Dr. Mackenstein said. Ralph didn't even chortle at the phrase. 

Jeanette did. "Boy, if he only knew," she said. She 
was getting to be quite a little phrasemaker. And flunking all 
her courses. "Might as well simplify life," she said. "How often 
does one get the chance?" 

She helped Ralph study for his exams. Naturally. 
But unnaturally she went so far as to play a bit of the Lysistrata 
with him. Whether it was abstinence from her or from thinking 
that made his head grow fonder Ralph didn't know, but he had 
never felt so sharp. Which was just as well because Dr. Macken- 
stein had some real stinkers (his own word) prepared for him on 
examination day, most noticeably in the fields of phonics, 
method, linguistics, and acoustics. Ralph didn't even smell them. 
He went through it like a fresh breeze, so brilliantly as to give 
the entire examining committee a bellyache. When it was over 



one of the examiners, perhaps feeling that his congratulatory 
smile wasn't quite up to its job, shook Ralph's hand and said 
"Brilliant, my boy. Brilliant indeed." That done, he felt entitled 
to a little belch of rebuke. "You understand, Ralph, it has 
occurred to us to miss your presence here of late. What have you 
been doing?" 

"Screwing my head off," Ralph said. 

His sense of accuracy had returned. 

Also the brighter face of coincidence, since the 
examiner proved one of those who could believe he meant 
studying. He was perfectly convinced that the English are 
full of such usages. 

Ralph followed up this triumph with yet another in 
the written examinations. Here an automatic increase in 
brilliance of effect was provided by the circumstance of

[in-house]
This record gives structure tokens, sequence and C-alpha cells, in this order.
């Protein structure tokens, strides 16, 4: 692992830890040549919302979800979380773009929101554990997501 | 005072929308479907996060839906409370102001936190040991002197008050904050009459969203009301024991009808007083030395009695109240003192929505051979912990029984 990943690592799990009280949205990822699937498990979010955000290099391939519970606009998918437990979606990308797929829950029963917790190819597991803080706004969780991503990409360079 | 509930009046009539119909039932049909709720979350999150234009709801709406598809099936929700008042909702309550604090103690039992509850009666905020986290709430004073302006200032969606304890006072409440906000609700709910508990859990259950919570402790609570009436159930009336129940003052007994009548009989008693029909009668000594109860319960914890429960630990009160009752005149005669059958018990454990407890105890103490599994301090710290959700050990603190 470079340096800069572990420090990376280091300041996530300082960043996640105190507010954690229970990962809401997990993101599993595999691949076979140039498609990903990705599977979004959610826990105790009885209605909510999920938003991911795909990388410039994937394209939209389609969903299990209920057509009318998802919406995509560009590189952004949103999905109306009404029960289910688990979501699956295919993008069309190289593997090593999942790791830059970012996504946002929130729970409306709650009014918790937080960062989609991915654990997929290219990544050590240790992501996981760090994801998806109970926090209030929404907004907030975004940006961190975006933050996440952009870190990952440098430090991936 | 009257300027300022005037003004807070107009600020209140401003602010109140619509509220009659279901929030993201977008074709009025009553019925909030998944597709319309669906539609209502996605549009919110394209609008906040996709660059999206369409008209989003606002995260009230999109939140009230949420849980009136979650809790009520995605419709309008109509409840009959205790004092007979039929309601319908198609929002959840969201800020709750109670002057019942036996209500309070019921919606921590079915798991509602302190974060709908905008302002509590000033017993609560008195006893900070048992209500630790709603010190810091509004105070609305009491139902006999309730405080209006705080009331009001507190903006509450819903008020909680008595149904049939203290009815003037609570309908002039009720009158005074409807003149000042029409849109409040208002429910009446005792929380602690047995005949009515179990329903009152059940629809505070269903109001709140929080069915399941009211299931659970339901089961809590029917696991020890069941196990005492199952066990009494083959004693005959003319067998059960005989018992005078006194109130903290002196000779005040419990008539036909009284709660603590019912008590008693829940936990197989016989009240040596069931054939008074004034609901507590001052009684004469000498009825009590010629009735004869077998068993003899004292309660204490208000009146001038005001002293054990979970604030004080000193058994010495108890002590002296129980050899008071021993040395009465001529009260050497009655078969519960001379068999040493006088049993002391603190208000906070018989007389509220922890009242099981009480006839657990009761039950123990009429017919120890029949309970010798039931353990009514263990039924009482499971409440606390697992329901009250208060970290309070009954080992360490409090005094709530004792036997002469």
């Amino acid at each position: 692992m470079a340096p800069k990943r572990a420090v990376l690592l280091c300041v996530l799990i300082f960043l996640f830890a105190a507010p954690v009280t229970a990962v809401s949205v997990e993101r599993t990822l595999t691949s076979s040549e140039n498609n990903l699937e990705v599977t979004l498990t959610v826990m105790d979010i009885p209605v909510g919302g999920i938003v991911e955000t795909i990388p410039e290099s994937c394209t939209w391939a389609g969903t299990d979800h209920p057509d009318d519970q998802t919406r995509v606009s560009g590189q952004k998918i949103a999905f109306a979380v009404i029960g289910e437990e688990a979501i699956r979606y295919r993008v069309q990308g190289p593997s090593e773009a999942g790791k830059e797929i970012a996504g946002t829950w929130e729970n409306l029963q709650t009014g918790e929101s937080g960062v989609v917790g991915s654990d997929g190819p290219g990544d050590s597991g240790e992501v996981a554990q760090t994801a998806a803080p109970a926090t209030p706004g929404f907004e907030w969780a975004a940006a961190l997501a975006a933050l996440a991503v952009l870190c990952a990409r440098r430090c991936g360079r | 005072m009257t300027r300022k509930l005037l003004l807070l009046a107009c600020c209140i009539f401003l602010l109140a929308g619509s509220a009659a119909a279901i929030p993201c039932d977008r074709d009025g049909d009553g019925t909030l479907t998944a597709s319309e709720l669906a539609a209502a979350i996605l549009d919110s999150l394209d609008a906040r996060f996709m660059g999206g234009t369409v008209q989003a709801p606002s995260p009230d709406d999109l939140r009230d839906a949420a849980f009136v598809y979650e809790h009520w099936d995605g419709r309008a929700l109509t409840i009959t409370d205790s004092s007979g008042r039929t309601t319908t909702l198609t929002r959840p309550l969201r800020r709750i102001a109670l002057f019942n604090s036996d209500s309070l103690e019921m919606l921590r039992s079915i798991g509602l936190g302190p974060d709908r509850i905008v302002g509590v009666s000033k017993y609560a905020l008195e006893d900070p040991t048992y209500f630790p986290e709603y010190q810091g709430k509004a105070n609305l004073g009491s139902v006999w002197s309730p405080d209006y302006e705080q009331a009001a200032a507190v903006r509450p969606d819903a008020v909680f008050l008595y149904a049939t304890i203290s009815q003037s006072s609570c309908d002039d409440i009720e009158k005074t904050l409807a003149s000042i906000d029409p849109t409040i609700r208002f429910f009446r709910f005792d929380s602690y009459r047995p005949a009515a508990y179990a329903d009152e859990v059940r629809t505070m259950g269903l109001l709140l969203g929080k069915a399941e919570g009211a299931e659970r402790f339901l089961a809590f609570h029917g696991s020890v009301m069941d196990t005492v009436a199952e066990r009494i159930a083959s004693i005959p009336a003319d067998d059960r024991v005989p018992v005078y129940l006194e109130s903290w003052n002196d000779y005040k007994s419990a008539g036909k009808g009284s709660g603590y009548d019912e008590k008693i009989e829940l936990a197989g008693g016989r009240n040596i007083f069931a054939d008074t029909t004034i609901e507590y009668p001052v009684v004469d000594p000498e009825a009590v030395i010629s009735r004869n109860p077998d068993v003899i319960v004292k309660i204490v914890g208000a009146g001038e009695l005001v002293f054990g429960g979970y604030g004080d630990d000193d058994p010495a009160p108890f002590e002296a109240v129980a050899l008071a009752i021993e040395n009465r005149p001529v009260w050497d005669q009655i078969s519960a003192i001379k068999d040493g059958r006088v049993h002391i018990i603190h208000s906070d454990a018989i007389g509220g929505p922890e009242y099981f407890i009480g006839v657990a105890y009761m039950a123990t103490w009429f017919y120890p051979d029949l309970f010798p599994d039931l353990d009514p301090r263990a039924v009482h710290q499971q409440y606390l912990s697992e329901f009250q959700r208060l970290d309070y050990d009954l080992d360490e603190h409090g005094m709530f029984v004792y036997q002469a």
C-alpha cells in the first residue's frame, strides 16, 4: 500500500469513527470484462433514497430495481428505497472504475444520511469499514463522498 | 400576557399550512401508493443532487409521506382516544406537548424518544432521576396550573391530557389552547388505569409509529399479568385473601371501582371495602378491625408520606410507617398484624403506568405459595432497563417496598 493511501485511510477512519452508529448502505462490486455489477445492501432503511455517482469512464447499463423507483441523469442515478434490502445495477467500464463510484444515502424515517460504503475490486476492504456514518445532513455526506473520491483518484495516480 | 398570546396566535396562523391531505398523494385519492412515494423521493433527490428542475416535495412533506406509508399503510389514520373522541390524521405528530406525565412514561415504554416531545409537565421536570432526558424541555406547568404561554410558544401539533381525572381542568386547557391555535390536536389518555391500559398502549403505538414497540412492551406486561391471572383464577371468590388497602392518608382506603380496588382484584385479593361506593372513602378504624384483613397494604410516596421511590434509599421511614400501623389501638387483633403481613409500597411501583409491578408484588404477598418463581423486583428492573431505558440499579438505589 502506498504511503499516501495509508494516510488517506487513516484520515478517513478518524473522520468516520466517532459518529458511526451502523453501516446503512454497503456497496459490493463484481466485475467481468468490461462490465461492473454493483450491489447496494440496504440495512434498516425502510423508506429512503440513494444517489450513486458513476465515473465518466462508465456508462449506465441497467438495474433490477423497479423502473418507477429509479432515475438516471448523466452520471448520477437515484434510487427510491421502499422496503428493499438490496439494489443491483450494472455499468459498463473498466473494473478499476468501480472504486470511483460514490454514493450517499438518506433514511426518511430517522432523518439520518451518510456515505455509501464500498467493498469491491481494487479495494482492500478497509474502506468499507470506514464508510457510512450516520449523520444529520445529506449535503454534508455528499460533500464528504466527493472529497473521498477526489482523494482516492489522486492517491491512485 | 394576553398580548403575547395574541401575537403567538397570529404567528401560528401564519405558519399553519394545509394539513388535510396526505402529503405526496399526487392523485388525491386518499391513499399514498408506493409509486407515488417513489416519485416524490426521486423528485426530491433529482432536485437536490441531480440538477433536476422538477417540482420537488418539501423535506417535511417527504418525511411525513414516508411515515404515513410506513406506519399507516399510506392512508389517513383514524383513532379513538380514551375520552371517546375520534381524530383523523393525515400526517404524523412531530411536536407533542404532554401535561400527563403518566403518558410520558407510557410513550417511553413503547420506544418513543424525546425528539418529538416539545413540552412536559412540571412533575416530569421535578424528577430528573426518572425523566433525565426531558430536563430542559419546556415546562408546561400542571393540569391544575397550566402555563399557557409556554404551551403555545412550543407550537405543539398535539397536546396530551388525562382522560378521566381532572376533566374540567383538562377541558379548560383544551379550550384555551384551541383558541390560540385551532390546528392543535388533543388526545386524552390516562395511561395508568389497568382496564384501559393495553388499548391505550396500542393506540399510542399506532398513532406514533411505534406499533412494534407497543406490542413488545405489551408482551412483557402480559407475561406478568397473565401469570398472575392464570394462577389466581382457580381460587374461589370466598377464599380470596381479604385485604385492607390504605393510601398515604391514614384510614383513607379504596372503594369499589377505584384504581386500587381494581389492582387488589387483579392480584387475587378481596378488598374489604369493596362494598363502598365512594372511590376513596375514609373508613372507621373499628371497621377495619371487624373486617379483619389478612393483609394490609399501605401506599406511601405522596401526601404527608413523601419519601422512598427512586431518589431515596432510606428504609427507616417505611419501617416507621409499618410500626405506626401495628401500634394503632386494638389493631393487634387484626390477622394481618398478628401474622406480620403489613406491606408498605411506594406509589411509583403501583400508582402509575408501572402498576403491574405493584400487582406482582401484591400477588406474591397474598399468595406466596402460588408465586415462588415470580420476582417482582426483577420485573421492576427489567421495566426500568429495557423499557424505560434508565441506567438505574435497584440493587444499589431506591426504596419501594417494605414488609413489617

questions not aimed at Ralph alone. And here too his birthright 
served him. Being English, he could write it. 

Emerging from the final examination Ralph sought a 
shady patch of grass, and there fed further problems to his 
exultant wits. In no time at all they disposed of Mac and Ginny, 
the Speech Department, the doctor, the dogs, and several 
classic problems of sound and money. When he arose he was 
a candidate for the Ph. D. in Education and for marriage. 



To Be Continued ) 



POEMS BY ANTHONY ERNST 

who is an undergraduate at Davis, 
majoring in psychobiology. 



OBIT 

telepathy is when Baby's grown too big 
to sit in Mama's lap, 

which is Body English, 

which is the language of our dreams, 

unremembered, save for the nagging 
reminder of an itch. 



Member of the Wedding 

In this town 

people cry with their armpits - 

I don't think they have 
natural human hearts - 

there's something bestial 
about their sorrow, 

as if they'd pushed 
away the hurt 

somehow for enough inside 

so that they simply cannot understand. 

A friend once asked me if I'd ever cried. 

I once knew a man named Howard 
who had been to the State Hospital - 

he said it wasn't too bad there; only, 
the electrical shocks, 

sometimes they confused him - 

and, well... standing there, 

with his big tummy and suspenders, 

suddenly he didn't have his beautiful 
sad smile anymore. 

And I was crying (all of a sudden) 
because I knew he couldn't cry. 



36 



KPFA FOLIO. ..MARCH 1970